Memo: BRIEF OBSERVATIONS ON MYANMAR’S HUMAN RIGHTS CRISIS To: Ambassadors and Staff, Human Rights Council…
Short Statement on Preventing Genocide in Myanmar and China
February 8, 2021
Along with other UN agencies, the Human Rights Council has a responsibility to prevent genocide. Sharing that mission, our NGO Justice for All1 is accredited with the UN Department of Global Communications to support the principles and critique the work of the United Nations, most especially promoting SDG 16, human rights protection, in partnership with a range of civil society organizations. Since 2012 we have worked to protect Rohingya rights in Myanmar, through our program Burma Task Force2. Since then, we have also developed other human rights advocacy programs assisting a number of persecuted minorities, mainly in Asia.
While grassroots groups and civil society groups like ours may in fact serve as an early warning system, we assert simply that the United Nations currently lacks the collective will to prevent genocide or to embrace the principles of R2P.
Regarding the 2017 mass atrocities perpetrated against the Rohingya minority in Rakhine State, Myanmar, our NGO takes note of the many investigations3 that have recommended a genocide determination as well as the ongoing and systematic nature of the exclusion and erasure of this ethnic and religious community. It is the very same military command structure that perpetrated the genocide as recently ousted the elected government led by State Counsellor Aung San Suu Kyi, who unfortunately also denied the Rohingya genocide and failed to rein in her military partners.
Throughout August 2017 NGOs and Rohingya networks warned of the mobilization of Myanmar brigades already known for brutality. Our own NGO warned policymakers of troop movements and blockades; along with the UN Special Rapporteur Yanghee Lee, other rights advocacy groups and members of the US congress. The United Nations system failed to prevent genocide in the weeks and days leading up to the “military clearance operation” that displaced 740,000 Rohingya, with mass killings, mass rape and the destruction of hundreds of Rohingya villages. Afterwards, Secretary General Guterres tasked special expert Gert Rosenthal to write a report4 analyzing this inability or unwillingness to learn the lessons of previous failures, for example in Sri Lanka. Recognizing the UN Resident Coordinator and others had shown “impotence” regarding Rohingya rights protections, the report made it quite clear that early warning systems alone will not work if no one has the political will to act.
This finding remains a serious concern. Not only does the UN Security Council fail to act appropriately to address the current coup in Myanmar, but the threat of a Chinese veto has prevented meaningful punitive action such as an arms embargo, or sanctions on military owned businesses, as recommended by the UN Fact Finding Mission. Impunity for the Myanmar military weakens any hope
to prevent future genocides. Only the cases in the International Criminal Court and International Court of Justice offer the traumatized Rohingya people any hope of justice in the long run. Meanwhile, donor nations will struggle to continue funding the enormous refugee camps in Bangladesh, where refugee access to employment and education remains severely restricted.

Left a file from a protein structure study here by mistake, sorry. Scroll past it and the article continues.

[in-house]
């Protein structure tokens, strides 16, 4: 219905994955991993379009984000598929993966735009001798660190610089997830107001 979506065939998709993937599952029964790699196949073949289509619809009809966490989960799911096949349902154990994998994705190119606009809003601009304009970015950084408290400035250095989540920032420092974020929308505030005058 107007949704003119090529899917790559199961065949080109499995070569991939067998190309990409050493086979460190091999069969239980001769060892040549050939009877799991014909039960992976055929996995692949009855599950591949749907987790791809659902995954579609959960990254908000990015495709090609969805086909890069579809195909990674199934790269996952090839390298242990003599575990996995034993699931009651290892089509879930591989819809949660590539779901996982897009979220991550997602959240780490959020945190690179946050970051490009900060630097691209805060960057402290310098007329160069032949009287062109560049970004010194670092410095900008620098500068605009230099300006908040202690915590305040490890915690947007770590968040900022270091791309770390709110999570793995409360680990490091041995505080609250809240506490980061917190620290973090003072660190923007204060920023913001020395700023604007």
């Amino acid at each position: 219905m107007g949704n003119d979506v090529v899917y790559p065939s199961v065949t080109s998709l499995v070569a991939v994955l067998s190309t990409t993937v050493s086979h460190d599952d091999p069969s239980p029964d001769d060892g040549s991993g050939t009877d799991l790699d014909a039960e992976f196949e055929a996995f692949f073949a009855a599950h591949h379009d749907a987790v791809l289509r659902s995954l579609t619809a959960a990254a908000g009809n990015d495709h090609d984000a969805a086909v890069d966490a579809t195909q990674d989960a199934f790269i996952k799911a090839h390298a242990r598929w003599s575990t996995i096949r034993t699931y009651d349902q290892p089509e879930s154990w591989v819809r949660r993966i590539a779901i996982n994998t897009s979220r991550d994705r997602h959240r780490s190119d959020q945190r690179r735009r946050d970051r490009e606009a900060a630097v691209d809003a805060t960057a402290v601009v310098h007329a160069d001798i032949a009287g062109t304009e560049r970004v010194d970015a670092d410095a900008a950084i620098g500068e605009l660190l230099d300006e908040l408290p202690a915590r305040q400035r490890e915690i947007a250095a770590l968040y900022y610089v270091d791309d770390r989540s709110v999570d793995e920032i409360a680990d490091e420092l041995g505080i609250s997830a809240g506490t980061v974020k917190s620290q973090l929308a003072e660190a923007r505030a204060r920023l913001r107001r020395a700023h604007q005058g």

Through our program Save Uighur5, Justice for All also works in consultation with the Uighur community to raise awareness of the extreme oppression and erasure of that minority in Xinjiang, China. Some of our program staff have multiple family members detained with millions of Uighurs in forced labor camps, some of whom have died. Experts increasingly refer to this systematic oppression as Genocidal6. Yet here again we can see a clear reluctance to act on the part of the international community. The influence of the Chinese Communist Party among its neighbors and at the United Nations evidently intimidates many member nations into supporting extreme policies in the name of national security. This willful failure brings multilateralism itself into question and weakens the ability of the institution to prevent war crimes, crimes against humanity and genocide.
To strengthen capacities to prevent genocide, strengthen political will. There must be a political cost imposed when UN member nations fail to prioritize human rights protection. The Code of Conduct supported by the majority of UNGA members should be actively promoted to stop the P5 from preventing meaningful response to mass atrocities. Moreover, certain nations should not be permitted to exclude other nations from even joining the UN system—of course we allude here to the exclusion of Taiwan.
Finally, we must question the culture of diplomacy itself that talks in circles and evades responsibility. Member nations should avoid theatrics but speak honestly. UN agencies must also be honest in their reporting, which has come to resemble corporate PR. Because they fear being ousted from host countries, UN humanitarian agencies avoid publicly addressing serious rights concerns. Avoiding clarity will not serve us well.
P. Adem Carroll
UN Programs Director
Justice for All
6 “Credible case” February 6, 2021 https://www.bbc.com/news/uk-55973215